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Recognizing the Signs Your Horse Has a Hoof Problem

Learn how to recognize the common signs of hoof problems, from behavior changes to physical abnormalities, so you can take steps to keep your horse sound.
a male veterinarian wearing a blue shirt and khakis feels a chestnut horse's ankle for heat.
Photo courtesy The Horse staff/Kevin Thompson

As durable as they might seem, your horse’s hooves are not impervious to injury and infection. From cracks to abscesses to seedy toes, many hoof problems can develop regardless of the level of care you provide your horse. The good news is early detection and treatment can help prevent more severe issues from arising. In this article, we’ll discuss some of the most common signs of hoof problems in horses, so you can take the necessary steps to keep their hooves healthy.

Gait and Behavior Changes

If your horse is limping, exhibiting an uneven gait, or showing signs of discomfort when moving around, he might be experiencing some form of hoof problem. Horses with hoof problems might also exhibit changes in behavior, including a reluctance to move, irritability, or decreased appetite.

Possible causes: Any painful hoof condition, including navicular disease, abscesses, punctures, and laminitis.

Heat or Swelling

Excessive heat or swelling around your horse’s hooves can indicate some form of inflammation. You can typically feel heat from inflammation with your hand, while swelling can be visible around the hoof area. Heat and swelling often go hand in hand with an increased digital pulse, which you can feel on the back of the pastern—the area between the hoof and the fetlock (ankle) joint. When in doubt, it’s best to have a farrier evaluate your horse’s hooves.

Possible causes: Bruise, abscess, infection, bony injuries, laminitis

Abnormalities in Hoof Shape

Abnormalities in the shape or growth of your horse’s hooves are key signs of a hoof problem. These abnormalities are important to pick up on because they can distort the forces applied to the foot and lead to more severe problems if unaddressed. They might also leave the hoof vulnerable to infection.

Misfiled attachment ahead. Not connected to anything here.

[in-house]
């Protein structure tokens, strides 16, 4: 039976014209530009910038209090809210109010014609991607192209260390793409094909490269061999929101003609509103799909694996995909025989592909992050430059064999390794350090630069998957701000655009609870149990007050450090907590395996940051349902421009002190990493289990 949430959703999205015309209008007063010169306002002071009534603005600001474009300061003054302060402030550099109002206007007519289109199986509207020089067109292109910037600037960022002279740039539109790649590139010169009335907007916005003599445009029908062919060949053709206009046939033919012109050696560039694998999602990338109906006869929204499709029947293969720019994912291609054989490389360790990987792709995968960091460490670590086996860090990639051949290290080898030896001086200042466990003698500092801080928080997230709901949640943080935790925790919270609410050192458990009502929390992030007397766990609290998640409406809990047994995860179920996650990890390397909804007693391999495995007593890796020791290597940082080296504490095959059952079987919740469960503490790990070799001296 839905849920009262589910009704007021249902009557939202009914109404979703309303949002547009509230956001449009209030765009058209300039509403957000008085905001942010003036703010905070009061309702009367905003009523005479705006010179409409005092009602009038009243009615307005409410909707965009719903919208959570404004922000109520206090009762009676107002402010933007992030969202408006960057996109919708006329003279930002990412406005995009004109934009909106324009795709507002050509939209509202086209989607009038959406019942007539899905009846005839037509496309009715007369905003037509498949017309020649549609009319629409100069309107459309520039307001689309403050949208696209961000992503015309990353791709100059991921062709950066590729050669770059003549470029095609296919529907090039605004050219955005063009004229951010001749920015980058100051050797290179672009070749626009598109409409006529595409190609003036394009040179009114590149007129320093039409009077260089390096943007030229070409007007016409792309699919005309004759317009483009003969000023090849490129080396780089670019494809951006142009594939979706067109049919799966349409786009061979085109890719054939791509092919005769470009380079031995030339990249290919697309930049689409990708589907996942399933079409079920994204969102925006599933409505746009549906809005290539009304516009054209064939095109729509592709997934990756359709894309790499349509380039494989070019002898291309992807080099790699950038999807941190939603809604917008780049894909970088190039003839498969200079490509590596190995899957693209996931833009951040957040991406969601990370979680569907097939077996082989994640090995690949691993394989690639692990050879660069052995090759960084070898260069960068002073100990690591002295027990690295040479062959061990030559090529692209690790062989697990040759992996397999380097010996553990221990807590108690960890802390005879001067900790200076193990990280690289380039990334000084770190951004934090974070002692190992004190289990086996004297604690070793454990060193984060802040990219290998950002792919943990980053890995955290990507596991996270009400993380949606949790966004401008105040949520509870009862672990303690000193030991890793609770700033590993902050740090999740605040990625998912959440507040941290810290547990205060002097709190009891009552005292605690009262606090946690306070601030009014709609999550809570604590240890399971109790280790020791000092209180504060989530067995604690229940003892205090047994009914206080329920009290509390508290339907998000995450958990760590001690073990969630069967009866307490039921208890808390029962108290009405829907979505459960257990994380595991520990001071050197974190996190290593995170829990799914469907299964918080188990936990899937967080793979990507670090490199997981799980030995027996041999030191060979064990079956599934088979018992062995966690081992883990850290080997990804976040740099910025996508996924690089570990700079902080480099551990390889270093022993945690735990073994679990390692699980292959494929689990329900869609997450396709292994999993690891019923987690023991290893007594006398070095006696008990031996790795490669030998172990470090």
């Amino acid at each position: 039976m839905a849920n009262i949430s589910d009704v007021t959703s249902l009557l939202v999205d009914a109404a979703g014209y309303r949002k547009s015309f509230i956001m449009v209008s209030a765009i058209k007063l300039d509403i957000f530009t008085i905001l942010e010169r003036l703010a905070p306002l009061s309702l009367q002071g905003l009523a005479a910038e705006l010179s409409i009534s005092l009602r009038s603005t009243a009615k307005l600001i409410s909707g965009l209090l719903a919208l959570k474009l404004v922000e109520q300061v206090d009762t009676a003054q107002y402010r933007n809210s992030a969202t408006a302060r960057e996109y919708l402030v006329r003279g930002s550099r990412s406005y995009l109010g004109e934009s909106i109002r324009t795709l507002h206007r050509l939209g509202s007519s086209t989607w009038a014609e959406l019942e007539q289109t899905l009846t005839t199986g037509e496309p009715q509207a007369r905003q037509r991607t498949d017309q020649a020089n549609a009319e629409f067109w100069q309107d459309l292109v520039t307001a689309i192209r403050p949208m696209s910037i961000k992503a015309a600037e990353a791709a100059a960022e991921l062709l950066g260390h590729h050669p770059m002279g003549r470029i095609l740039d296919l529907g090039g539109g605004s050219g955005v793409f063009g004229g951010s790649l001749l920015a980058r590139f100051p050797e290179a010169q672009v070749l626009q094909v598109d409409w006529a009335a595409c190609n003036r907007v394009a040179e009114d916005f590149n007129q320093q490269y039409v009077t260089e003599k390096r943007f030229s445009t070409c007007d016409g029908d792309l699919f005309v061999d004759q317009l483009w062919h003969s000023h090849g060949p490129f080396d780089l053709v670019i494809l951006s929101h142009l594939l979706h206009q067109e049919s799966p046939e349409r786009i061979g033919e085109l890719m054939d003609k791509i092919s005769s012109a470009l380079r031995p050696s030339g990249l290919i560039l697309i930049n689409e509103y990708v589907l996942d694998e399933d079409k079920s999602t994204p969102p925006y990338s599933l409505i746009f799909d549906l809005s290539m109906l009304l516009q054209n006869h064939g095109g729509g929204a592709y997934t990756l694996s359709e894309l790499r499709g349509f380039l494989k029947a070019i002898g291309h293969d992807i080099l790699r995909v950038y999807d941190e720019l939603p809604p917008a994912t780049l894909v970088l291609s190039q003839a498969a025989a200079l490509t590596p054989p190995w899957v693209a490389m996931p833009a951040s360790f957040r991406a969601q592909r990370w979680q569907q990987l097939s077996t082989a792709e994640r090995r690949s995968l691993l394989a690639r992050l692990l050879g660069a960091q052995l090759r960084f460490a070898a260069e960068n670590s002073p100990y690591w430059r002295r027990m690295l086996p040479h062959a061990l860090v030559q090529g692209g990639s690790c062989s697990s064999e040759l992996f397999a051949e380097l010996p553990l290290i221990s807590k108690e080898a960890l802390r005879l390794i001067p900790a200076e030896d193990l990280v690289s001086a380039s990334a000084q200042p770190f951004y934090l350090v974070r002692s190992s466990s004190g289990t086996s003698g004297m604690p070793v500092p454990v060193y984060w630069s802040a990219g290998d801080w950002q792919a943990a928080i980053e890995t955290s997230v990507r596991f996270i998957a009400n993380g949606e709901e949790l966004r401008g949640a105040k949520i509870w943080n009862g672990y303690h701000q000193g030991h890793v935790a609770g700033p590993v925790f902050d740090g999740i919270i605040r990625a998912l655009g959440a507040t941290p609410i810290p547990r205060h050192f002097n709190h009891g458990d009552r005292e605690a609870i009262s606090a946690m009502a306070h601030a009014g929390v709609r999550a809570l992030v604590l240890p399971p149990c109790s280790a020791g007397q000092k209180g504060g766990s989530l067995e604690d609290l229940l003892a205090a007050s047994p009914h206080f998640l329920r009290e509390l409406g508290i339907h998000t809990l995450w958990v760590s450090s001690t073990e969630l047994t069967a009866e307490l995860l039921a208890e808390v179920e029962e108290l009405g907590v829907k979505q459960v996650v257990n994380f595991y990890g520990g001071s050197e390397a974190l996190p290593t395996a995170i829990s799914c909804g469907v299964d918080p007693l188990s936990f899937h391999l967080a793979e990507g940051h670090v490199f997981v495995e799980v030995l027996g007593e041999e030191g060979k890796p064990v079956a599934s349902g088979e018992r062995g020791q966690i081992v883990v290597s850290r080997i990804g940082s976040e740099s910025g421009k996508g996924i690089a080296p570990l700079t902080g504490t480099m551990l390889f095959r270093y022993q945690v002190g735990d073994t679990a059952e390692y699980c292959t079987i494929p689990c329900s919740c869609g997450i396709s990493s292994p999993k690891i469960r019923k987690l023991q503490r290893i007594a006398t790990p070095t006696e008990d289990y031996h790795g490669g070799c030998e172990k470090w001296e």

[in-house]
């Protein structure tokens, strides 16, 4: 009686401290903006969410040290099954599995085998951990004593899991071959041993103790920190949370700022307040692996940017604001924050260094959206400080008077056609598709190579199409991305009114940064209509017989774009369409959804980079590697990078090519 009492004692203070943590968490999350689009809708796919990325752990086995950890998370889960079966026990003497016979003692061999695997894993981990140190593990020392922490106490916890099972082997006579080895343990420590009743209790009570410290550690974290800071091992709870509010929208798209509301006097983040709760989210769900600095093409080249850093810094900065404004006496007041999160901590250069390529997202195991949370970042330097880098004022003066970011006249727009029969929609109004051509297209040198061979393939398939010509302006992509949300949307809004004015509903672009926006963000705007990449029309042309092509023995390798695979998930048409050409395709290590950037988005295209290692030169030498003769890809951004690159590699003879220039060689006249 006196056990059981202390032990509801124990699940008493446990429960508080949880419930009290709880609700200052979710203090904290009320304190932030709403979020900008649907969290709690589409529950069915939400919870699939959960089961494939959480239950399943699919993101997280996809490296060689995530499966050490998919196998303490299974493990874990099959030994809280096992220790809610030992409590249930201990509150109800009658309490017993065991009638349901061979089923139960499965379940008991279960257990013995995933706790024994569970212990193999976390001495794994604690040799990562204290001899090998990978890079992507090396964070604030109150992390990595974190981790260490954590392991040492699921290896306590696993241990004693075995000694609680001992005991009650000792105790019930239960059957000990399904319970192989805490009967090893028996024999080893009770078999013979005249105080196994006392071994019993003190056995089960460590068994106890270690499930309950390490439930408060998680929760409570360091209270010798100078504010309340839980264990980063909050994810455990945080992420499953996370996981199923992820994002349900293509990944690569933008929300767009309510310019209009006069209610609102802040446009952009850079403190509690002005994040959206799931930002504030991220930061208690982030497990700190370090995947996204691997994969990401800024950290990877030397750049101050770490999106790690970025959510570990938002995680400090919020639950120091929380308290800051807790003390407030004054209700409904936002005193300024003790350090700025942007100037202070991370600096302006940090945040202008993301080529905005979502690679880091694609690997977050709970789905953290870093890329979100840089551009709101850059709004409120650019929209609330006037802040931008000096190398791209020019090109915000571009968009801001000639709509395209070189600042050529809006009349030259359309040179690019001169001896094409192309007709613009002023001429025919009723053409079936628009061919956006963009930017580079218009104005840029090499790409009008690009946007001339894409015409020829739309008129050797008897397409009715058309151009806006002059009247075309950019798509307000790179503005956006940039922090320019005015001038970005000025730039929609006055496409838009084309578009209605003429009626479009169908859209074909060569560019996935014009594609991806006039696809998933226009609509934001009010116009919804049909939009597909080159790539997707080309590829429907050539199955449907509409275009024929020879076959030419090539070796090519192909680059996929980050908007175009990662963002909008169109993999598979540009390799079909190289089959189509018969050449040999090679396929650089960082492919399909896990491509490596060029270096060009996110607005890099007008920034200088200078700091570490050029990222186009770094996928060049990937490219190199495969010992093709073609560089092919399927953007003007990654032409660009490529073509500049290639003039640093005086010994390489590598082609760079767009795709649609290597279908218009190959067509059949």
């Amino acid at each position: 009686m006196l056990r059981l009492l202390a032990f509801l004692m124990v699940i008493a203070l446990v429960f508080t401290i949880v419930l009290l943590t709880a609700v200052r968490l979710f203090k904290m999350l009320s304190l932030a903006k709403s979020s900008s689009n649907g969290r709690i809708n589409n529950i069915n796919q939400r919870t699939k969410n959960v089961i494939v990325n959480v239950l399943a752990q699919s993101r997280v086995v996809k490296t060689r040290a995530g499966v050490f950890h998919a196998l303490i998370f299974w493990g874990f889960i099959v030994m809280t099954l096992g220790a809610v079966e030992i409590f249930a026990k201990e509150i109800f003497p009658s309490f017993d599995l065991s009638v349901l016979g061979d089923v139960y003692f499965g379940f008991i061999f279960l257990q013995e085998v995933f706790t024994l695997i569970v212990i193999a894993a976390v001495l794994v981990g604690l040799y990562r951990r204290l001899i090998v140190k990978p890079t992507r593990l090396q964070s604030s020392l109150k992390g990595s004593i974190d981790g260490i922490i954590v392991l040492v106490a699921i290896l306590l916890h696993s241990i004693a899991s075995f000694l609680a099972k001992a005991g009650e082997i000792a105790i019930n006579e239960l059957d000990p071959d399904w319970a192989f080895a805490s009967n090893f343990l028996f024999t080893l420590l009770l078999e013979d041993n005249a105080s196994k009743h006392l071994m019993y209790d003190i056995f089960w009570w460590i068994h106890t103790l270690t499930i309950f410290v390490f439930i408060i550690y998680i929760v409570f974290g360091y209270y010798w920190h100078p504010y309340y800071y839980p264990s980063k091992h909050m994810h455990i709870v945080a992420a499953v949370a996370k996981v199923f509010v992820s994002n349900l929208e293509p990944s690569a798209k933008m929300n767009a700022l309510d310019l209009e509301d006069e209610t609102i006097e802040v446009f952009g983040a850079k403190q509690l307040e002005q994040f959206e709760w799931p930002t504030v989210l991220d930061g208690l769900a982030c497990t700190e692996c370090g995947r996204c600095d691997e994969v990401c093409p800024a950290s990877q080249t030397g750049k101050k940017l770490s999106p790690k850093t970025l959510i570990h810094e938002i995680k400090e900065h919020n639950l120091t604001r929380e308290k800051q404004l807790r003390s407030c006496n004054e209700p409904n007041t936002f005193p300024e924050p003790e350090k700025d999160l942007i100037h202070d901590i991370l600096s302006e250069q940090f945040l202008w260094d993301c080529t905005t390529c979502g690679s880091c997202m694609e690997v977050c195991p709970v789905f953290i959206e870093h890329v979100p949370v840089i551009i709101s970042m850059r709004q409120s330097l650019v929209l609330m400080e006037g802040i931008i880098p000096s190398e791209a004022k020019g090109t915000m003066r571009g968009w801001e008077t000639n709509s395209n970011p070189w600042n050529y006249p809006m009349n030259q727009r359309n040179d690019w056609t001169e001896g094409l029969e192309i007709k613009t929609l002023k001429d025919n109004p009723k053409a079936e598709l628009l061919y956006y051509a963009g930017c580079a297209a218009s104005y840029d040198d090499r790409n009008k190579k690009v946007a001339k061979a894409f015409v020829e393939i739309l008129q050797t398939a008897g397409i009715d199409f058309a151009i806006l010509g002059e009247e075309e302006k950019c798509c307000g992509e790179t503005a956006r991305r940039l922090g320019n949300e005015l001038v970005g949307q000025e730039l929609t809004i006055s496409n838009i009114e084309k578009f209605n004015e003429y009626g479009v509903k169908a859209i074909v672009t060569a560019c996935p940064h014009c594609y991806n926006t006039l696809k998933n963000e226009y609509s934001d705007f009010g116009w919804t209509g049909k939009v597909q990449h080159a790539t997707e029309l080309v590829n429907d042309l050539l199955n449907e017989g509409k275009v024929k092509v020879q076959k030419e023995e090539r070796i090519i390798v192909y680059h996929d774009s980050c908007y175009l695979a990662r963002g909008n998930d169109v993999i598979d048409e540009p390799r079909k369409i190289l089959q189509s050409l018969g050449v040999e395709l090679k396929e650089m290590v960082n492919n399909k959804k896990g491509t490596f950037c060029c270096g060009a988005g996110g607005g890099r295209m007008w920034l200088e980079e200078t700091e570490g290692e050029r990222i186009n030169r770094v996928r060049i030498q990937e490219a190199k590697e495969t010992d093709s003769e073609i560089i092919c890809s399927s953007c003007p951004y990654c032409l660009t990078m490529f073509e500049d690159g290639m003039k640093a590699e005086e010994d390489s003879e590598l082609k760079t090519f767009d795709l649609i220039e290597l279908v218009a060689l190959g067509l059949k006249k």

Possible causes: Cracks, chips, flares, underrun heels, club foot

Foul Odor

If you notice a foul smell emanating from your horse’s hooves, it might be a sign of an infection. If the culprit is thrush, you should also see black and pasty discharge around the frog. Infections can be caused by bacteria, fungi, or other organisms and can lead to severe hoof problems if left untreated.

Possible causes: Abscess, canker, thrush

Take-Home Message

If you notice any of the clinical signs listed above, contact your veterinarian or farrier immediately. They’ll ask you questions about your horse’s feet and give you next steps to take. In person, they can assess the situation and recommend prompt treatment to address the issue.

By staying alert to the signs of hoof problems, you can take proactive steps to address any issues and prevent more severe problems from developing. Additionally, regular care, including trimming and picking hooves, can help prevent problems from developing.

ProblemClinical SignsWho to CallImmediate Treatment
AbscessAcute and generally non-weight-bearing lameness caused by infection within the hoof.Call the veterinarian first and, if necessary, a farrier.Keep your horse in a clean, comfortable environment. Placing the foot in a hot water soak with Epsom salts or applying a medicated poultice
might help relieve pain.
Puncture WoundLameness ranging from mild to severe, an observable puncture site in the bottom of the foot, signs of infection,
and, possibly, the penetrating
object still in place.
Call the veterinarian.If the object, especially a nail, is still in the horse’s foot, do not remove it. The vet will want to take an X-ray with the object in place to determine its depth, direction, and what structures might be involved. Restrict your horse’s activity, protect the wound to prevent further trauma, and keep him as comfortable as possible—preferably in a clean, deeply bedded stall.
Hoof CrackA vertical (or, rarely, horizontal) crack at the horse’s toe, quarter, heel, or bar.If there’s no blood and your horse shows no signs of discomfort, then call your farrier.Clean the foot and keep it covered (using a hoof boot or gauze/wrap/duct-tape combo) until the farrier arrives.
BruiseA visible bruise on (most commonly) the sole, quarters, toe, or frog, and possible lameness.Call the farrier or
veterinarian.
If you notice a problem immediately, apply cold therapy to slow the blood flow and minimize bruising.
LaminitisReluctance to walk, weight-shifting, a “sawhorse” or “pointing” stance, or more time than usual spent lying down.Call the veterinarian and, later, a farrier.Begin cryotherapy (e.g., standing in an ice slurry that extends above the ankle) immediately, restrict your horse’s movement, and place him on soft footing/deep bedding.
FractureSudden lameness (particularly after exertion), increased digital pulse, coffin
joint swelling if the joint is involved, among others.
Call the veterinarian and,
later, a farrier.
Get your horse into a clean, deeply bedded stall and restrict his movement.
Hot NailNon-weight-bearing lameness that occurs immediately following shoeing. There might be a trace of blood where the nail exits the hoof wall.Call the farrier or, if severe, a veterinarian.Do not remove the nail, but restrict your horse’s movement and keep him comfortable in a stall.
Twisted ShoeA shoe that has not been completely dislodged from the foot.If there are no punctures or abrasions, call your farrier.Restrict movement.

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